So naturally, spectators and diehard fans analyze Kiss and Cry moments. I loved watching Michelle Kwan do the same hand signal in the Kiss and Cry for her entire career, personally acknowledging somebody important in her life. Some people love watching the drama and the tears that often unfold in the Kiss and Cry. Others read into hugs and hand holding by pairs and dance teams as they wait for their scores, trying to decipher if they are romantically linked off the ice.

Lately, some people out there on the internet have been dissecting Gracie Gold’s Kiss and Cry reactions this year, which has been a bit of an up-and-down season for her. Some commenters think that she is too flippant and relaxed after poor skates, while others find it refreshing that she remains composed even when things don’t go her way. Whichever side you fall on, I say it is PR genius.

Check her out at U.S. Nationals:

Doesn’t look like the face of a skater who had just faltered and failed to defend her title.

And post-Four Continents free skate, which was what the commenters in the link above were discussing:

Doesn’t look like someone who was expected to win and then finished off the podium.

This playfulness in the Kiss and Cry makes the audience forget the bobbles and mistakes in her program (at least for a little while). Her young fans are more likely to remember that she loves Reese’s Peanut Butter Cups just like they do, rather than the popped double toe loops in that performance.

By showing her personality in the Kiss and Cry, Gracie is reminding the audience that she is not some sort of figure skating robot. There is a real person behind the hair and the makeup and the sequins, which I think can sometimes be forgotten or overlooked, like these athletes are some kind of skater Barbie dolls.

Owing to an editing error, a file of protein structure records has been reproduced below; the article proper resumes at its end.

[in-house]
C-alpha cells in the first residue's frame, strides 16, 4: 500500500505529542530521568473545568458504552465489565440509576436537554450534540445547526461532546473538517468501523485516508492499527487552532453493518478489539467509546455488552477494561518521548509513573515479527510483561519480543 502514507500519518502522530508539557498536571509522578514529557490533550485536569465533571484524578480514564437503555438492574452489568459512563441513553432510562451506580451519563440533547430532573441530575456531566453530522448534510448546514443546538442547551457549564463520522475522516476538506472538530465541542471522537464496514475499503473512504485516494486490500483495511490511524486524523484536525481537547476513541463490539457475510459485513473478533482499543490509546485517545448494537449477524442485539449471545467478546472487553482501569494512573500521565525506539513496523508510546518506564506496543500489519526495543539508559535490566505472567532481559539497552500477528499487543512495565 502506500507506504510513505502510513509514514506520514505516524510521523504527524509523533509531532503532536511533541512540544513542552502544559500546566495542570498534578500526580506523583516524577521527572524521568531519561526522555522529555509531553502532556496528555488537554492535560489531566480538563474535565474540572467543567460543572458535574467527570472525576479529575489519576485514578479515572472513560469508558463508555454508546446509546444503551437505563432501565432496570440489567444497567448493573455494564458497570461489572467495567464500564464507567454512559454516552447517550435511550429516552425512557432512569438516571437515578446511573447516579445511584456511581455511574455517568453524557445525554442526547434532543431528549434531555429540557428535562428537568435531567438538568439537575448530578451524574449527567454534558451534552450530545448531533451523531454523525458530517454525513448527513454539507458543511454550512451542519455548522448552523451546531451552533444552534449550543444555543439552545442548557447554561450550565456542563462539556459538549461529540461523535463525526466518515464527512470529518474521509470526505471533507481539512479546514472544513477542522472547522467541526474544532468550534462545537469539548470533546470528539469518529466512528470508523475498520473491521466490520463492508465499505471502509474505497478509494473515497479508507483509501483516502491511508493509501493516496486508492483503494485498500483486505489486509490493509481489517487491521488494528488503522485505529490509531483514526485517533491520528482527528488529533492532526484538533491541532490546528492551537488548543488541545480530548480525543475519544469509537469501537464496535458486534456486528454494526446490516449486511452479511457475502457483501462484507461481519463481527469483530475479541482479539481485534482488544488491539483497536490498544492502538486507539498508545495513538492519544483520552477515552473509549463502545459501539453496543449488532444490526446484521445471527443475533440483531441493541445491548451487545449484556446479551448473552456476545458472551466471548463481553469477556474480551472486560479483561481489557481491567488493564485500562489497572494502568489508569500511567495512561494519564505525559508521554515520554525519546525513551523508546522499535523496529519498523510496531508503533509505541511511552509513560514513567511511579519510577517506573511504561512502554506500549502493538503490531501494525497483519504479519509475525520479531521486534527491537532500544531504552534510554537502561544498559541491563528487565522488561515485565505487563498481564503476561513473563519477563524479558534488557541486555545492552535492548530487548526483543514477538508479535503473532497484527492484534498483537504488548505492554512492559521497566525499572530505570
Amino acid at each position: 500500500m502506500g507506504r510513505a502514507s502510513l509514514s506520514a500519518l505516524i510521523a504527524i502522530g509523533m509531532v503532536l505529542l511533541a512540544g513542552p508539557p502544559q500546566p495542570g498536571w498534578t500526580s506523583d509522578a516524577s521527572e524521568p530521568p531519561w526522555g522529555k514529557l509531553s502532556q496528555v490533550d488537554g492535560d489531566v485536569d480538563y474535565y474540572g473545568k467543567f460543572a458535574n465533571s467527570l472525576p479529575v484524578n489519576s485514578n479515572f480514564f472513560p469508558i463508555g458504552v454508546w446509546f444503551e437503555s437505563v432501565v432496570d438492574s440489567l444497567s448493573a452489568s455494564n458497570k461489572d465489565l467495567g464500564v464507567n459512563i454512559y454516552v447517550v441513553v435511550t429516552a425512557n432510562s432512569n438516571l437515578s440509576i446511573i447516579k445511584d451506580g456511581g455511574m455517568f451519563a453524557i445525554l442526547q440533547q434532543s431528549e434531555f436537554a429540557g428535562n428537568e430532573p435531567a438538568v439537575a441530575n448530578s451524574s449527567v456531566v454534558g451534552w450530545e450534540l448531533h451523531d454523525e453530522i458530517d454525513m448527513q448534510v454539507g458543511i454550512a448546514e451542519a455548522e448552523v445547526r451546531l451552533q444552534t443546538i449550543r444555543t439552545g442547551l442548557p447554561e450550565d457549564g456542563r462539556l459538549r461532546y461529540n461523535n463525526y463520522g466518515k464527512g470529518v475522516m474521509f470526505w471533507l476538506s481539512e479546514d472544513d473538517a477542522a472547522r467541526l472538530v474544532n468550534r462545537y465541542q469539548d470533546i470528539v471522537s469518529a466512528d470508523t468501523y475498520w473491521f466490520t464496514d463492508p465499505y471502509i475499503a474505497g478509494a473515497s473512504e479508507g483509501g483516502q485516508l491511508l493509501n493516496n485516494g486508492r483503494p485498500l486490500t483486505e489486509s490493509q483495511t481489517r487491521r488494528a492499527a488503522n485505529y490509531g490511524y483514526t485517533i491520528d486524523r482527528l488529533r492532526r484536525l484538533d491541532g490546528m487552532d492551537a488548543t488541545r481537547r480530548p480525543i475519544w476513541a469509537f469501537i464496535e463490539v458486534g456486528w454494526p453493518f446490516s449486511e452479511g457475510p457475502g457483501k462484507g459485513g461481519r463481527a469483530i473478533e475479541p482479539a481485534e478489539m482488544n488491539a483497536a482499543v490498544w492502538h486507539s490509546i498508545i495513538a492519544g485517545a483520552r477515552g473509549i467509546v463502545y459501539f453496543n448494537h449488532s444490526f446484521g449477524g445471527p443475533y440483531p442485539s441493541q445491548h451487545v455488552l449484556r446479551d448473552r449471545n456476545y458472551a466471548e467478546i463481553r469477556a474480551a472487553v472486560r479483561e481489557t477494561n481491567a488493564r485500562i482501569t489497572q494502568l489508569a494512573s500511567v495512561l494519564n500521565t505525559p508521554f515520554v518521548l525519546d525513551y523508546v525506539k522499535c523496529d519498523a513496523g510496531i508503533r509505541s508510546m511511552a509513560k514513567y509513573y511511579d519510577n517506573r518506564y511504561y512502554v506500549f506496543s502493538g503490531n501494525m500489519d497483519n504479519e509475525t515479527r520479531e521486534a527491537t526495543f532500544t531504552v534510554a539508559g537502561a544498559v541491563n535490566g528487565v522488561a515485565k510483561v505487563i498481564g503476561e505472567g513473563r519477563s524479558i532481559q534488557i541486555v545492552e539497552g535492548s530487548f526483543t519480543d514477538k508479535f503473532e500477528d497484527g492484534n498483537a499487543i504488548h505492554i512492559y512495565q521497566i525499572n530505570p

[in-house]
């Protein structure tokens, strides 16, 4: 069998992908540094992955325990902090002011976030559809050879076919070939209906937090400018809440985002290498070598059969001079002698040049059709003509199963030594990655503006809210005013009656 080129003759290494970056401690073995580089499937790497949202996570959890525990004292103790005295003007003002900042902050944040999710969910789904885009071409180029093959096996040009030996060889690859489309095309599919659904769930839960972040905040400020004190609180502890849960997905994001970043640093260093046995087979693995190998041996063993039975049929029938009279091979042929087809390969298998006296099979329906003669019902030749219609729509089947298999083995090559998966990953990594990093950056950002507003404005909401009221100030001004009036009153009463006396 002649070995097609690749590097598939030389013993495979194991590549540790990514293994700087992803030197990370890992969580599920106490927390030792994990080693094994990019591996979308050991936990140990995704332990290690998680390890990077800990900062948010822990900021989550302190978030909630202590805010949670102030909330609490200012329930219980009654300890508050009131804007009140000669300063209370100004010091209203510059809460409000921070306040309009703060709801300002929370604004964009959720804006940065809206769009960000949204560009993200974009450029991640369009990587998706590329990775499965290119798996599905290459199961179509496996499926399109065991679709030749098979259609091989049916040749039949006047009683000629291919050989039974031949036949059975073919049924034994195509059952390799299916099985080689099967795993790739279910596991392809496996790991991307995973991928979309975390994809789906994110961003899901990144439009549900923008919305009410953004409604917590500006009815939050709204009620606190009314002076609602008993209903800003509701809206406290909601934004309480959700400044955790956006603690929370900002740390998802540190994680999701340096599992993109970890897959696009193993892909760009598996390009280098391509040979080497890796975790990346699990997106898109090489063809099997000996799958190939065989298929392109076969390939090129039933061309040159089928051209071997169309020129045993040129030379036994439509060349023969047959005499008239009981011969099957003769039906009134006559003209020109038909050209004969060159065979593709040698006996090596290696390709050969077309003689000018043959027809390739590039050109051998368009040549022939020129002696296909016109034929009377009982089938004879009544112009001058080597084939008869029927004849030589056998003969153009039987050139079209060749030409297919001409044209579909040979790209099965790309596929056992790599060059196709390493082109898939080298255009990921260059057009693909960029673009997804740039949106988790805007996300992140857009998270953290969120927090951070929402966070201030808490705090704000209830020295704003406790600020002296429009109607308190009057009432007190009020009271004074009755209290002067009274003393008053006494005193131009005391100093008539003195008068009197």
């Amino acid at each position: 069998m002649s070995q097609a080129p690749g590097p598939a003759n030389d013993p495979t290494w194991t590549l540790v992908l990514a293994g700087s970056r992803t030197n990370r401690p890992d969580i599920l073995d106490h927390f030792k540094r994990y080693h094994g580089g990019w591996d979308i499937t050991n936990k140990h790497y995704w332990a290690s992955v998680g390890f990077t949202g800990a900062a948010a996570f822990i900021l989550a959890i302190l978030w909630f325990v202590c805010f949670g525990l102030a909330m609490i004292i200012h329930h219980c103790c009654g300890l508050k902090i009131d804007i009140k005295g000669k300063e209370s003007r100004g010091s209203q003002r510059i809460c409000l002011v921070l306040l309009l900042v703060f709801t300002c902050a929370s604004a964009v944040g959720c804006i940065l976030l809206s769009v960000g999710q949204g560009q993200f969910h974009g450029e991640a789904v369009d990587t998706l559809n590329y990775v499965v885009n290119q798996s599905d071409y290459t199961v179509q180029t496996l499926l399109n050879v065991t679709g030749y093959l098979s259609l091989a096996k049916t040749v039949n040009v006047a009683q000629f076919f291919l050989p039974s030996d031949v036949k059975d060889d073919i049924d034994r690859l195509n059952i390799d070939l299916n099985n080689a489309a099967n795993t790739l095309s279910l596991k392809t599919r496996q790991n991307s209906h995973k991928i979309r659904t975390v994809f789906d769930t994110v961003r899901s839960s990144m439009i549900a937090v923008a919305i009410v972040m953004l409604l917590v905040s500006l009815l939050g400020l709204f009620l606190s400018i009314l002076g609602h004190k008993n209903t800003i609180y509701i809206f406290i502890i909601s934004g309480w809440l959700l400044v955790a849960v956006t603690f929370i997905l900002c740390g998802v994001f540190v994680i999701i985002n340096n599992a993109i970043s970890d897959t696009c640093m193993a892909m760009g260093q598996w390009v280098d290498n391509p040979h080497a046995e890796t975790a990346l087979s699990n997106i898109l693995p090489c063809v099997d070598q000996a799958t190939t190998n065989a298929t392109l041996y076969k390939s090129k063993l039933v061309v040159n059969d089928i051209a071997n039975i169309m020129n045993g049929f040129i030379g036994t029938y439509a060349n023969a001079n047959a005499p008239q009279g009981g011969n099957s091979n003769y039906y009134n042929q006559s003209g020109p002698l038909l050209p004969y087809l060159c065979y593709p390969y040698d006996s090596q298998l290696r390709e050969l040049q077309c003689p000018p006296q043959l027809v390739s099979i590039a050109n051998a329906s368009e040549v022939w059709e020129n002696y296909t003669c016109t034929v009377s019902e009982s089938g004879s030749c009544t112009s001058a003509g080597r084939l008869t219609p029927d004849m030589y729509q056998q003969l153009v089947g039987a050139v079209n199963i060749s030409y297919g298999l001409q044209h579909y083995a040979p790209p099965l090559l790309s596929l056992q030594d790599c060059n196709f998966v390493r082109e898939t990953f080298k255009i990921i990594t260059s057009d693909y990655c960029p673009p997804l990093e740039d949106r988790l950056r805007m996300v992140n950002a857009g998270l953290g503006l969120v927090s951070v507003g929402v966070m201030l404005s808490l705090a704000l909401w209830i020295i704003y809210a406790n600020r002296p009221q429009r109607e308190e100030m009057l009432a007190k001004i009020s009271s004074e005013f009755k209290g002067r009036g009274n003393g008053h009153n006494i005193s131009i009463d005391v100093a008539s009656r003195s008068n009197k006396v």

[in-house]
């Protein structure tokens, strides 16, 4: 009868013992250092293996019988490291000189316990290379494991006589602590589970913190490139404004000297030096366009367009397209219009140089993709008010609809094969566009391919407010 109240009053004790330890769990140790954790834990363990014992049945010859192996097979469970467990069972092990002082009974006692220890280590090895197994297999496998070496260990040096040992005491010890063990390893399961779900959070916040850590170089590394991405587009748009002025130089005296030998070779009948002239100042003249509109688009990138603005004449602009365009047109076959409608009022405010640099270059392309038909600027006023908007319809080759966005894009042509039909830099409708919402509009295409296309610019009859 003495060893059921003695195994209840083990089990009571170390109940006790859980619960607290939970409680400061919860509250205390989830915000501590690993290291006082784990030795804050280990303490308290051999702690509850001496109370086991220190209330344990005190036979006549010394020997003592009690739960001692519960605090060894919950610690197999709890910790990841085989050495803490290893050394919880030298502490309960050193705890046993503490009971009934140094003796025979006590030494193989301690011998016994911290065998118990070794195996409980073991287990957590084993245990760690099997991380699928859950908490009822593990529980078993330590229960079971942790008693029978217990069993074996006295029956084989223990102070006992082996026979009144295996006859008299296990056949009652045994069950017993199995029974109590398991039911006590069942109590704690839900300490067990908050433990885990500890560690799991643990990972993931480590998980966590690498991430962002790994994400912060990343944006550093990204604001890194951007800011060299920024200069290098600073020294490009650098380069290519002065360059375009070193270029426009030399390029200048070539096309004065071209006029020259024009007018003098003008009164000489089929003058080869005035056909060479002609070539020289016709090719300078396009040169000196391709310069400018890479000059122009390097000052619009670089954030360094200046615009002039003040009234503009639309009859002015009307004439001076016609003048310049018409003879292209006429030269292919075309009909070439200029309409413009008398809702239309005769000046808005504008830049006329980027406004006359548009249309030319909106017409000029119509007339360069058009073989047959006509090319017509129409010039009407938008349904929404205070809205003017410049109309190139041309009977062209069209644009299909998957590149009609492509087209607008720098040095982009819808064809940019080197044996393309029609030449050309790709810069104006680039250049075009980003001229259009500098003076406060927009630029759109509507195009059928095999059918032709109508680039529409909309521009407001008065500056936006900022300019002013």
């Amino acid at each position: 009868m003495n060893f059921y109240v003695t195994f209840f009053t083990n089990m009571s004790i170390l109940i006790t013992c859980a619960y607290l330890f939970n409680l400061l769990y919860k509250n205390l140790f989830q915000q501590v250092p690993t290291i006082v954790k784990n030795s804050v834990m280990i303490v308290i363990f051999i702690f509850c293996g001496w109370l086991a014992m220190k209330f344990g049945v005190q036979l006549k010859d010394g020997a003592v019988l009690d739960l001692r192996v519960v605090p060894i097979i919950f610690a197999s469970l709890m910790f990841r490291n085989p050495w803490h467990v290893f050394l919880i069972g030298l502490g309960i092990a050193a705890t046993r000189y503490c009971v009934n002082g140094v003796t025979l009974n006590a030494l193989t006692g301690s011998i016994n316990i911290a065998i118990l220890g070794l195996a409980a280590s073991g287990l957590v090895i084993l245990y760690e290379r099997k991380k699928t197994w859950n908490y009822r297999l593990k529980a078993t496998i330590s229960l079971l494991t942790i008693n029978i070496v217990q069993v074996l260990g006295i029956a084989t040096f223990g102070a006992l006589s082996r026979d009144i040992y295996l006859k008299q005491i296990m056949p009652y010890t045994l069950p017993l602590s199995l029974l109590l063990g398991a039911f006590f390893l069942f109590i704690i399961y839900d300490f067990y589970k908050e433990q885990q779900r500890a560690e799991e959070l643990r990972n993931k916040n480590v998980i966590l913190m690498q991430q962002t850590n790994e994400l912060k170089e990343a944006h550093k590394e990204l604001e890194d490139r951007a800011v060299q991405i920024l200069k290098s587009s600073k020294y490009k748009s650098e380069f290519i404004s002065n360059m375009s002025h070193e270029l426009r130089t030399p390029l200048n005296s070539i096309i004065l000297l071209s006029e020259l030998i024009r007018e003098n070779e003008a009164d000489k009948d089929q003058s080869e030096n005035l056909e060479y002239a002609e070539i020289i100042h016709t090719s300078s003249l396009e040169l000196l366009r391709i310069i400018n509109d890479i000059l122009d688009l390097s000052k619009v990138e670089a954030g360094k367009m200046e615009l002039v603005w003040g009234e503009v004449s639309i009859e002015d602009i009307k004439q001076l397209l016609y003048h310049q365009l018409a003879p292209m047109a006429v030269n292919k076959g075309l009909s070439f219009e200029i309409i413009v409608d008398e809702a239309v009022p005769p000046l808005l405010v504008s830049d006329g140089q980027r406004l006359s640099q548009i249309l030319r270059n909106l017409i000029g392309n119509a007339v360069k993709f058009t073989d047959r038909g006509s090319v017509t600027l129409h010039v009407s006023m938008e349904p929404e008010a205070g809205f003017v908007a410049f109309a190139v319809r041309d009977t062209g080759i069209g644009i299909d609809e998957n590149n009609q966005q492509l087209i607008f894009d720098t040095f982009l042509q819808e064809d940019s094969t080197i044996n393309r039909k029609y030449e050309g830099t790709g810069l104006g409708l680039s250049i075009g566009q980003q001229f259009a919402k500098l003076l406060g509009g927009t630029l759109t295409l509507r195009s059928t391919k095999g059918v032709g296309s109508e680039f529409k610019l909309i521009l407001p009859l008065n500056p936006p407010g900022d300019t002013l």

Whether this is an intentional strategy or not, and whatever emotions Gracie is actually feeling in the Kiss and Cry, I think her approach works. Better to be known as the goofy Kiss and Cry skater than someone who pouts or throws fits.

All that said, I have to say that my favorite Gracie Gold Kiss and Cry moment of the year was less about her than about her coach Frank Carroll. Check out this gem from after the short program at 2014 Skate America:

Gotta love when Frank Carroll breaks his serious face in the Kiss and Cry. So rare, and so fantastic.


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Flashback Friday

For the first of my Flashback Friday posts, I’m starting with the queen herself, Michelle Kwan. I grew up idolizing Michelle and her fantastic spirals, as did many a skater growing up in the ’90s and ’00s. A class act on and off the ice, win or lose, she is simply the best. So I’m throwing it back to her first World Championship victory in 1996 in Edmonton, Canada. The transitions in this program are impeccable. Relive the brilliance of Kwan: